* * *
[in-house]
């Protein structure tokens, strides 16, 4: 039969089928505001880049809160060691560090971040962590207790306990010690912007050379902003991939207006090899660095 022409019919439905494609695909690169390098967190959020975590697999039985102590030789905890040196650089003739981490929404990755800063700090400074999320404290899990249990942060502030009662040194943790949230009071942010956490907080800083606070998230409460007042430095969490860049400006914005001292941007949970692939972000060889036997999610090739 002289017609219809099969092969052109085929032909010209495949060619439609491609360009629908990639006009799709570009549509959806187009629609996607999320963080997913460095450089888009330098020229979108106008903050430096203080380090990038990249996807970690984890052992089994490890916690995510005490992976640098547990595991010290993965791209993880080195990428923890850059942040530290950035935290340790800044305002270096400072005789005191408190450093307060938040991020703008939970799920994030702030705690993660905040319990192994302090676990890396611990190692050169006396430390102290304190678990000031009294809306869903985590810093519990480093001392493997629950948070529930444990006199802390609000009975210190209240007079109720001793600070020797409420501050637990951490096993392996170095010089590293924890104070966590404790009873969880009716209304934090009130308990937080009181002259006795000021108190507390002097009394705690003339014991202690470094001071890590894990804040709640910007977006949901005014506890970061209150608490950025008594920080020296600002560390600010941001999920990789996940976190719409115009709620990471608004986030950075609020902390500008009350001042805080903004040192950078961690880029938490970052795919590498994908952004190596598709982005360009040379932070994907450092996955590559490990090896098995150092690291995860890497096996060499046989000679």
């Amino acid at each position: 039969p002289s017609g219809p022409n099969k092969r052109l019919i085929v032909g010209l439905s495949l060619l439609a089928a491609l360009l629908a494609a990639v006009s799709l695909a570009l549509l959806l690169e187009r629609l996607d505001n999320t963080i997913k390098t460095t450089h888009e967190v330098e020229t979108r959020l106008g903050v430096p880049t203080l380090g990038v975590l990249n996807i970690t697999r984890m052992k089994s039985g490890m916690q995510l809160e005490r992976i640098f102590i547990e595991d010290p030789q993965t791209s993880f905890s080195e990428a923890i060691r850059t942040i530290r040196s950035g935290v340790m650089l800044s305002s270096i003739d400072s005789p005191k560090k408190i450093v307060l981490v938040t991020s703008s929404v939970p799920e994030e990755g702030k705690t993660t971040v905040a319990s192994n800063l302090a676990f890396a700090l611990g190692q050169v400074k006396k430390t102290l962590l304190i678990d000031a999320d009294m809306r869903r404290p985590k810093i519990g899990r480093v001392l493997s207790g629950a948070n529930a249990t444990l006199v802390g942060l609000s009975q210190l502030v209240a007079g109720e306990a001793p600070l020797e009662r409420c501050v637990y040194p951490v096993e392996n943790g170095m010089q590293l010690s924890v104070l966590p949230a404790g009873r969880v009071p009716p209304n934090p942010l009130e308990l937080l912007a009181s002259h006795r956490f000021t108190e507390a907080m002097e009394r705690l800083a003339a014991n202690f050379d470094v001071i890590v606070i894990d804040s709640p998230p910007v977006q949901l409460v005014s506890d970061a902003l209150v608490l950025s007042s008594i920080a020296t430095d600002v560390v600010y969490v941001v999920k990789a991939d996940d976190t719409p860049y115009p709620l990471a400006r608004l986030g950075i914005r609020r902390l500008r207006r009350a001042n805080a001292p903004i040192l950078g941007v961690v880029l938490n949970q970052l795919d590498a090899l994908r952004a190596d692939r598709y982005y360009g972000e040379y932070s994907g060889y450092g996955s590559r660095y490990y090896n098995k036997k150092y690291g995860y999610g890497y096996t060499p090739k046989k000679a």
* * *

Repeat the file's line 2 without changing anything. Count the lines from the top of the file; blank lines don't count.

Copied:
């Protein structure tokens, strides 16, 4: 039969089928505001880049809160060691560090971040962590207790306990010690912007050379902003991939207006090899660095 022409019919439905494609695909690169390098967190959020975590697999039985102590030789905890040196650089003739981490929404990755800063700090400074999320404290899990249990942060502030009662040194943790949230009071942010956490907080800083606070998230409460007042430095969490860049400006914005001292941007949970692939972000060889036997999610090739 002289017609219809099969092969052109085929032909010209495949060619439609491609360009629908990639006009799709570009549509959806187009629609996607999320963080997913460095450089888009330098020229979108106008903050430096203080380090990038990249996807970690984890052992089994490890916690995510005490992976640098547990595991010290993965791209993880080195990428923890850059942040530290950035935290340790800044305002270096400072005789005191408190450093307060938040991020703008939970799920994030702030705690993660905040319990192994302090676990890396611990190692050169006396430390102290304190678990000031009294809306869903985590810093519990480093001392493997629950948070529930444990006199802390609000009975210190209240007079109720001793600070020797409420501050637990951490096993392996170095010089590293924890104070966590404790009873969880009716209304934090009130308990937080009181002259006795000021108190507390002097009394705690003339014991202690470094001071890590894990804040709640910007977006949901005014506890970061209150608490950025008594920080020296600002560390600010941001999920990789996940976190719409115009709620990471608004986030950075609020902390500008009350001042805080903004040192950078961690880029938490970052795919590498994908952004190596598709982005360009040379932070994907450092996955590559490990090896098995150092690291995860890497096996060499046989000679």